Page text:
Getting a role in the post-pandemic world

The post-pandemic world has caused many a graduate, student and employee to worry about the future of applying for roles. We simply do not know what this will look like, given the current situation, but there are ways you can get ahead now in order to prepare for the battle for the job.

The first, is preparation for the new-way process. Many of the steps to getting a role in the post-pandemic world are much like before, however how you lay the foundation for a successful application is the most important. Look at the broader industry trends when considering how the specific company or types of firms you are looking at. 

How have firms been impacted by the COVID-19 pandemic and the ensuing lockdown? Have they been affected in any specific practice areas or sectors significantly or minimally? What has happened to things such as cross-border deals and court appearances by firms? How have they ensured that their workers are receiving support and proper guidance during Work from Home that the UK implemented for office workers? These are all extremely important questions to be asking yourself, given the context of the situation we find ourselves in. 

Whilst checking out the individual firms’ websites and blogs, remember to look at industry publications and the news for further information or updates. Websites like Lexology and Inner Temple Library provide updates from various firms and chambers on what is currently occurring in the various sectors, and gives updates on the legal news, changes in legislation and case law. You will be able to gain an understanding and spot trends on what is relevant to certain companies, and this research area will allow you to understand the businesses you are applying to (after all, law firms are businesses in retrospect), and impress potential employers by being able to give a greater insight into these trends by reading up on them.

Refreshing your CV is something you should consistently be doing when you obtain a new position or career goal. There is never a bad time to spend an hour updating your CV or configuring it to match a certain firm. Tailor the CV to each firm, read the job specifications and make sure you are ticking all of their boxes by asking those who have succeeded what they did to make them stand out.

Also remember to keep a tab on what dates you started and ended roles too. You will be surprised how many applications will ask for the specific date you began a role and ended it. Keep your P45s and P60s in a document so that you are able to refer to these when needs be and have a notebook or document on your laptop which lists all of the specific dates of your employment/s (your CV should have just the month and year on it). Also aim to continually alter your cover letter to fit the firm. Having a basic cover letter is fine but if you can tailor it to any other firm or competitor, it will be rejected by the graduate recruitment (harsh, but true).

Consider your aims while you are thinking about applying for roles. What are you hoping to achieve through the role you are looking at? This tends to be a regular and standard interview questions, but it isn’t always that easy to answer! By thinking about this question in advance, it can help you in all stages of the application process.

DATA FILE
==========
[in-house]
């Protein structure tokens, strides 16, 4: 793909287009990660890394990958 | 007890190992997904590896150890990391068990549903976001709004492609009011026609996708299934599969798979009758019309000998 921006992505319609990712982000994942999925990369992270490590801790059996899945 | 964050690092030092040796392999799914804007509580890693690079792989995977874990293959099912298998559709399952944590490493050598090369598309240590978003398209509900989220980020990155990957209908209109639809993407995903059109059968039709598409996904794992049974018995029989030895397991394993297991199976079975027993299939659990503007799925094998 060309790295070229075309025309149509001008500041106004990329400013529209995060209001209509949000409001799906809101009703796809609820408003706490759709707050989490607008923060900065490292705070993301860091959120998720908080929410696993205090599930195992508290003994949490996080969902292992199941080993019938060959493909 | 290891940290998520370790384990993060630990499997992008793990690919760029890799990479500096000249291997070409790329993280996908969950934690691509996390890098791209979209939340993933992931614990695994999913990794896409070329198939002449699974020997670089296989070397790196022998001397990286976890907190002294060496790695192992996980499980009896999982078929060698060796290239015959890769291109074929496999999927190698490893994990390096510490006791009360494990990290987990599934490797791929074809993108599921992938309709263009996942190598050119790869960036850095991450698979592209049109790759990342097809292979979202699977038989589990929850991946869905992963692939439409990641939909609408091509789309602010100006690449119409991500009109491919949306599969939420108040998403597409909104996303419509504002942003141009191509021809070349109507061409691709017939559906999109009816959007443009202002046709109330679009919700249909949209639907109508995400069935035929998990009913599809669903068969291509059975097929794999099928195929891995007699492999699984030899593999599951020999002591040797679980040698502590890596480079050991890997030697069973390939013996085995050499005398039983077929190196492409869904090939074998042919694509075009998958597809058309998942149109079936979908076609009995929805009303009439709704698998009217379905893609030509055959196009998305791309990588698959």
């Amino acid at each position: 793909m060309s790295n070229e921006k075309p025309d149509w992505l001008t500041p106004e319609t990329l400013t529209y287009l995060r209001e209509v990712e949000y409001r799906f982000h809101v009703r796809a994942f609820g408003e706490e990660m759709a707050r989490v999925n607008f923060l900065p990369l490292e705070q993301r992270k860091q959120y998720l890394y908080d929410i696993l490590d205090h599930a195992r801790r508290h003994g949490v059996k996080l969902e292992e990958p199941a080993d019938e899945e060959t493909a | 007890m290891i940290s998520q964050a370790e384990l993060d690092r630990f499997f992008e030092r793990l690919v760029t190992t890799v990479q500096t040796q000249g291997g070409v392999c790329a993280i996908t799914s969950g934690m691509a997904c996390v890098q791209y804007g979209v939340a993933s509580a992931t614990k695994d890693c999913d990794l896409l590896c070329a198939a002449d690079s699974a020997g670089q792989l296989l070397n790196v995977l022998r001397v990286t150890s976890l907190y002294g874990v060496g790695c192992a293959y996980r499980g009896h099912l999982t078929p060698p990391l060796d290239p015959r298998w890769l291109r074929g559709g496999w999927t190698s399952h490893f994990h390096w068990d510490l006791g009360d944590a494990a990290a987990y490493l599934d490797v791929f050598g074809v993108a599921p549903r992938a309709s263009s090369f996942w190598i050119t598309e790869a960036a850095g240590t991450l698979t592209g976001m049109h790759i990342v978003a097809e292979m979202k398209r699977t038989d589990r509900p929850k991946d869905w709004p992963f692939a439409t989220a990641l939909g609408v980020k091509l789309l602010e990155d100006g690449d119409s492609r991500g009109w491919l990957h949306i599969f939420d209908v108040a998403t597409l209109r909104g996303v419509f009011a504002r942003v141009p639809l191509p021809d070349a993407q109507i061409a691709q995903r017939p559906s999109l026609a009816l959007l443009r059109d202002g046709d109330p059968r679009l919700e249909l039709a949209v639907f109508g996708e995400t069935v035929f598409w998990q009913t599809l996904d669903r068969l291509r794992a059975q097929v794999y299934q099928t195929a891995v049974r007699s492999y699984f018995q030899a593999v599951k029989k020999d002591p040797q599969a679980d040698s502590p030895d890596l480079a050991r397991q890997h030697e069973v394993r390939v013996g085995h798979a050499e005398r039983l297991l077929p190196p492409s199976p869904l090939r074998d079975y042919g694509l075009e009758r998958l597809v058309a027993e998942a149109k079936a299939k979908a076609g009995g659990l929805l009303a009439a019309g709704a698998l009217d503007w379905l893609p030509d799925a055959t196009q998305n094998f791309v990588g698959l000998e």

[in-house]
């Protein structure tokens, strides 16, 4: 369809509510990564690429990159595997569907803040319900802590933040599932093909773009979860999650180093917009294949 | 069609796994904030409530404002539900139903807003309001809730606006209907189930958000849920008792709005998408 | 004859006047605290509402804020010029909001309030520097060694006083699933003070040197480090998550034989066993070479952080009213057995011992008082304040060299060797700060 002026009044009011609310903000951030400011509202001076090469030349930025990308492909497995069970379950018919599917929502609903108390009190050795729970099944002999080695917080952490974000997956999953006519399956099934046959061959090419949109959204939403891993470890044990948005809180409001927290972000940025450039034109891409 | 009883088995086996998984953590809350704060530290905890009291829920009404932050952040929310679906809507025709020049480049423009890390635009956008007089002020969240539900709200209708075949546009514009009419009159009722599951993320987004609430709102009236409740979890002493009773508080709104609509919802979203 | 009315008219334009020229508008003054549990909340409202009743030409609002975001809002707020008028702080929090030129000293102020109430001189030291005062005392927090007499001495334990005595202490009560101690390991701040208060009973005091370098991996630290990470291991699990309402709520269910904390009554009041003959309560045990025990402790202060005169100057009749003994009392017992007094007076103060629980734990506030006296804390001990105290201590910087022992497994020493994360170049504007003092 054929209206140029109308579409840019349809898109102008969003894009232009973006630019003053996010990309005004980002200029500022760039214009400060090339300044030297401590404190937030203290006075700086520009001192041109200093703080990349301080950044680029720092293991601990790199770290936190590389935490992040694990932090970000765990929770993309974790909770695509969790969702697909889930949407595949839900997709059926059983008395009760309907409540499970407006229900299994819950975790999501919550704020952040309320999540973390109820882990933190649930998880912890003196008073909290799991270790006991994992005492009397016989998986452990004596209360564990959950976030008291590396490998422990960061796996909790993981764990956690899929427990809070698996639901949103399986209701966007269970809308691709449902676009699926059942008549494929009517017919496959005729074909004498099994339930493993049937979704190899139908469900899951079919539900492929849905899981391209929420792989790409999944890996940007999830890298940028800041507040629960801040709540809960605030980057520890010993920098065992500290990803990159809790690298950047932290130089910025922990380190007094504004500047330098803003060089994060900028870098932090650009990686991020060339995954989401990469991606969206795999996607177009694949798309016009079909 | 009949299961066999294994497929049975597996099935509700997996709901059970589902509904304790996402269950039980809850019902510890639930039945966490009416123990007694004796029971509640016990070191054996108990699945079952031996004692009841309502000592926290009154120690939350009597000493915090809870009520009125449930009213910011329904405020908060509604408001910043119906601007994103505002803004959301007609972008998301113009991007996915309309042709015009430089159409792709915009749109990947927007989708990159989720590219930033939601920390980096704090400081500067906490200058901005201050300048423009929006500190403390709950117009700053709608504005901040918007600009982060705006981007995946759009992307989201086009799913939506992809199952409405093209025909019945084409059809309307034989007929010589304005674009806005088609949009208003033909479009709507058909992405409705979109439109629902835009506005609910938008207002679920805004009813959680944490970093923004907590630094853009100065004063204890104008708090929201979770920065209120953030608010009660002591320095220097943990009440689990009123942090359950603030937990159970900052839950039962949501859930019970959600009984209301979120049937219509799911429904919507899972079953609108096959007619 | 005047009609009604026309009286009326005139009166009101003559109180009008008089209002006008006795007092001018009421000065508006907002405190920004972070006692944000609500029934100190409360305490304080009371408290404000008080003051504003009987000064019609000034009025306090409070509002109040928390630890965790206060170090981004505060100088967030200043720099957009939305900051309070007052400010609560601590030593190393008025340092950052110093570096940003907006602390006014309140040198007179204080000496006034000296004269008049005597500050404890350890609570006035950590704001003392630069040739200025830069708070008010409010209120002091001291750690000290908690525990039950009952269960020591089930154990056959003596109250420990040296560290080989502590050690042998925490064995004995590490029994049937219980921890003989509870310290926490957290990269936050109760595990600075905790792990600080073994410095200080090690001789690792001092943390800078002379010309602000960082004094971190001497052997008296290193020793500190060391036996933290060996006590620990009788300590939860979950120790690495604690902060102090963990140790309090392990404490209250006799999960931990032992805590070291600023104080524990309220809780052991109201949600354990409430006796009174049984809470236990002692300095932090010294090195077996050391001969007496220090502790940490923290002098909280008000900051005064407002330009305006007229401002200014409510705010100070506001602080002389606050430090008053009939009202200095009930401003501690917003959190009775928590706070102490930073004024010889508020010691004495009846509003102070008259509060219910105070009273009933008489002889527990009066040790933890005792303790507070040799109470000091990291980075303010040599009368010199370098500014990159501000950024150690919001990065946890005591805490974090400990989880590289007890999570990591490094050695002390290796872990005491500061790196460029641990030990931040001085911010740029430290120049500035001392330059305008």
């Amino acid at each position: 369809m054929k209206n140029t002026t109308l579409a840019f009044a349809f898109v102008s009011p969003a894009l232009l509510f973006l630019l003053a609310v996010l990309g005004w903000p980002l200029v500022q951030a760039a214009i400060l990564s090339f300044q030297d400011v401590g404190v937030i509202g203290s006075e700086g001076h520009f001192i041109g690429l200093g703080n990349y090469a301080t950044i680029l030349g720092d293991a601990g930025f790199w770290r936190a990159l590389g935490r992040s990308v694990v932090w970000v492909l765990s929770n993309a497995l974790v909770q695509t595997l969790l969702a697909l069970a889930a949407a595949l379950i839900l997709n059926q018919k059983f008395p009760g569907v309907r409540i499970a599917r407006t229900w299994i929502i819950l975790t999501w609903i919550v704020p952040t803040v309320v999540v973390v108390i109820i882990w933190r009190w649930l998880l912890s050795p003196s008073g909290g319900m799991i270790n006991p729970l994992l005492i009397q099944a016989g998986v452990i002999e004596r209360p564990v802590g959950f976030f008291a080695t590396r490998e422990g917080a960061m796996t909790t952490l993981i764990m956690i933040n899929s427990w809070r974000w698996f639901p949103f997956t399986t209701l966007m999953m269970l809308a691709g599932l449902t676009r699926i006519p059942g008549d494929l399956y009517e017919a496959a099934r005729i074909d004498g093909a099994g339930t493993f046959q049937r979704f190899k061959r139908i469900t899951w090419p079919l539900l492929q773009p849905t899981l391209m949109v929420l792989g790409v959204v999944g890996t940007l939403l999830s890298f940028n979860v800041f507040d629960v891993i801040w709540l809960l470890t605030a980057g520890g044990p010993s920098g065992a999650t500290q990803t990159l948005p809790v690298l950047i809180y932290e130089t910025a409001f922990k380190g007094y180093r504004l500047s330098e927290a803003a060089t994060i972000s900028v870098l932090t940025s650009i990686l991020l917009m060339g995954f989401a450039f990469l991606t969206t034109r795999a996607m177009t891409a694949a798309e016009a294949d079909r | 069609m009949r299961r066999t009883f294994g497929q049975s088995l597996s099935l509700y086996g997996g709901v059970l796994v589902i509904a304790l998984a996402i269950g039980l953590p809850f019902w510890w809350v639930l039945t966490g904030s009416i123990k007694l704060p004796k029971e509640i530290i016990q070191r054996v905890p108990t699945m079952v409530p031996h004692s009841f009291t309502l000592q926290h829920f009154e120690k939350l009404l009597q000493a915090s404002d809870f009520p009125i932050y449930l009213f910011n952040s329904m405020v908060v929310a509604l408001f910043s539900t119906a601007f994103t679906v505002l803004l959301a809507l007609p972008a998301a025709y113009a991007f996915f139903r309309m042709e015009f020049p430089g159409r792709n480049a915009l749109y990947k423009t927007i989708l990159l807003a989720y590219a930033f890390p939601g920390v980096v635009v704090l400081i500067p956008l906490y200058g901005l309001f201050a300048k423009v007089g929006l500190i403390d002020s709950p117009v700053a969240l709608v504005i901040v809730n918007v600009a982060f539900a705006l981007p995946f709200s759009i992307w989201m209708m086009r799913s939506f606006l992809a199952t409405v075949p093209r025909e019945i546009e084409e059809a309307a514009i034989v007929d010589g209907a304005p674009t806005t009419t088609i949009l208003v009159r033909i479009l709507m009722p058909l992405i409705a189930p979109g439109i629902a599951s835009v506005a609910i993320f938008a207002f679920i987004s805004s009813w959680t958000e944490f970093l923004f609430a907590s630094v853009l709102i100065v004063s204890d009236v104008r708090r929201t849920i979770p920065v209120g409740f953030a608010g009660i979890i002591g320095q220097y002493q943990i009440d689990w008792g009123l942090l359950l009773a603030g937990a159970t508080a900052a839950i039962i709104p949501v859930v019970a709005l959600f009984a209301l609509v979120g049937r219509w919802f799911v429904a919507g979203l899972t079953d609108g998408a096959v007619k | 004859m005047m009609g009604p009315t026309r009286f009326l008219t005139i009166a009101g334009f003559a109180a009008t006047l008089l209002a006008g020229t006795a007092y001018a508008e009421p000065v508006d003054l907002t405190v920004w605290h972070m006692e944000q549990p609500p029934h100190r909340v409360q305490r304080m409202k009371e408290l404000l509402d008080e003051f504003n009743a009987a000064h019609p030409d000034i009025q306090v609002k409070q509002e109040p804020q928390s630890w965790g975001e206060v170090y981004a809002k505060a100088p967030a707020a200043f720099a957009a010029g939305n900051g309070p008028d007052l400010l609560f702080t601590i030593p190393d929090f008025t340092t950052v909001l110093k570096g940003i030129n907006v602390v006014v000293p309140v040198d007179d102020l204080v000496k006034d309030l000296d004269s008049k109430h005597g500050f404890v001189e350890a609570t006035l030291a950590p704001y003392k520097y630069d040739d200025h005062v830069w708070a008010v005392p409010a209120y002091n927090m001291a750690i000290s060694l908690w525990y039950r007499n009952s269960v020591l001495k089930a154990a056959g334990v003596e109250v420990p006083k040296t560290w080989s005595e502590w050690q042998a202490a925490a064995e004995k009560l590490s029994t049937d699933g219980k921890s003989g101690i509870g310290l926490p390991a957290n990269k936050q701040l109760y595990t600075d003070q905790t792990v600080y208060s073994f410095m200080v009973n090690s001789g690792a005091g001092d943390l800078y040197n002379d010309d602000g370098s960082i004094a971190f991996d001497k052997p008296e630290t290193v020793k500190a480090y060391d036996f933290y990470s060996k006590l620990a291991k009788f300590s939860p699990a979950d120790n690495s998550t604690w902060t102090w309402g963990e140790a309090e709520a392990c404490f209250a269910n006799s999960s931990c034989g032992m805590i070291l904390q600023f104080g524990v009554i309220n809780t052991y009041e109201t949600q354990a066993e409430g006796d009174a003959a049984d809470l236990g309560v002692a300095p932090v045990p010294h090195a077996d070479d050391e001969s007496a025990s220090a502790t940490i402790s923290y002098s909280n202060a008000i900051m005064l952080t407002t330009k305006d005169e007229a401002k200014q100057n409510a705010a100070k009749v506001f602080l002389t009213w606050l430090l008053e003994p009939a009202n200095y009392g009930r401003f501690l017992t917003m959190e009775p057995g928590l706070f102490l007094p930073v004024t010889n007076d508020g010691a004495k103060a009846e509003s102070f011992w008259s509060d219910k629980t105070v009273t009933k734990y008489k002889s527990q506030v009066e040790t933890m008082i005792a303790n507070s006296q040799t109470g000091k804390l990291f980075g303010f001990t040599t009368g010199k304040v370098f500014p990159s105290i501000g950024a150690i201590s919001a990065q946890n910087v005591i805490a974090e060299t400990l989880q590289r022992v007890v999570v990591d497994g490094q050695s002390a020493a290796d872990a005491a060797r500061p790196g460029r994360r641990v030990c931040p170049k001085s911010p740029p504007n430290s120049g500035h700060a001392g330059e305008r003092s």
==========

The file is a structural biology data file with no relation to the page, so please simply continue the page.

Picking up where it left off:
Also think about the role itself. Are you simply looking for a job simply to have a job? Or are you thinking more about your long term career goals, and this is a step toward that? By deciding on what your aims are, it can help you find roles most relevant to you. It also helps you be able to plan for the future and guarantee that if you are asked a question about why you chose this role, you have taken the time to properly think about it and provide a thoughtful answer.

The pandemic is causing employers to think of new ways in which to prepare for the workplace to be different to the past ‘normal’ when dealing with the day-to-day aspects. This include social distancing, hygiene maintenance (which a few places could do with  a lot more of if you ask me!) and daily (or shift-related) employee health checks. It’s imperative that you prepare for this as it may mean a touch longer waiting before being allowed to work (but this should not be more than 10 minutes). It is important to do your research here and ask the hard question of “what initiatives do they have in place to ensure all employees’ health is safe?” If an employer is unable to answer this question properly, run away and run away fast – you should not be entering roles that don’t have protocols in place while a pandemic is ongoing, as this can set a horrible precedent for how you will be treated in the long run.

Remember that you must be more patient now than previous years have been. Some industries and businesses are working at a lower rate due to not being able to group together to discuss applications. Try not to be too disheartened if you don’t hear back in the time frame given – a brief email stating that you are yet to hear back should suffice if the wait is over 4 weeks form your application. 

Moreover, this time is difficult for everyone. If you don’t achieve a certain response from a firm, don’t be disheartened! It may not have been the year for you to get to that goal, but it means that you have the ability to take another year to try new things, achieve other goals and improve on yourself to get to the specific target you wanted initially.

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